534 Spring Street,
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The Ritz Theatre was a post-World War II all African-American theatre in Danville, VA. One of only two such establishments, the other being the Hippodrome (1920’s-1932), owned and operated by the African-American community in Danville. The Ritz Theatre was a very plain building which was built in 1946, opening on December 14, 1946 according to City records and operated until it closed in 1957.
At present the Ritz Theatre building serves as the home of the Church of the Lord Jesus Christ of the Apostolic Faith. Many of the display windows are still intact and the front of the building still has the outline of the old ticket booth and markings of where the marquee use to be.
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First planned by J. Coates Carter, and constructed by cinder block and bricks, the $100,000 552-Capacity colored Ritz Theatre opened its doors on December 14, 1946 and was first owned by Bernard Depkin Jr., and Rives Brown, both from Martinsville.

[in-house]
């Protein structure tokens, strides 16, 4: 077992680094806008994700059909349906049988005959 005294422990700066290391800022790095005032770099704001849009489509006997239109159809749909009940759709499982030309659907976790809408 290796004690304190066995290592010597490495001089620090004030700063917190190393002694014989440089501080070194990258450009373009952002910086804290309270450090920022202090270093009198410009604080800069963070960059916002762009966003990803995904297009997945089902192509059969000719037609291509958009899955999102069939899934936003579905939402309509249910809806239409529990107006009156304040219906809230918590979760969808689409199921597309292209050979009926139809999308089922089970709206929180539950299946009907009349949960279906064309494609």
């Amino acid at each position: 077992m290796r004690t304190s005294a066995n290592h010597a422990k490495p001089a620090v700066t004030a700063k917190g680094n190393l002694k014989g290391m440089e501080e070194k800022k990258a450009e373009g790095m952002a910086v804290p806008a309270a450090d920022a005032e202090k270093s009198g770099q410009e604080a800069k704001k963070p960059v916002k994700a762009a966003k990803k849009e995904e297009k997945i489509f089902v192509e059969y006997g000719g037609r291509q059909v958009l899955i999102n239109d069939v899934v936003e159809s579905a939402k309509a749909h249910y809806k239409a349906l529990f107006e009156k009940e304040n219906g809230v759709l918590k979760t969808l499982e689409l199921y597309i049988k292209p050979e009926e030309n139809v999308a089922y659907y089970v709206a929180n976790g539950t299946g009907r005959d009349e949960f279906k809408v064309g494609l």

The Ritz closed for a time on September 2, 1954 for the installation of CinemaScope (I didn’t notice it until now), and reopened a few months later. It was closed in 1957.
The Ritz’s CinemaScope wasn’t mainly used very often, possible due to Danville’s dominant mainstream indoor theaters (the Capitol, North, and Lea) and secondary indoor mainstreamers (Rialto and Schoolfield) all had CinemaScope.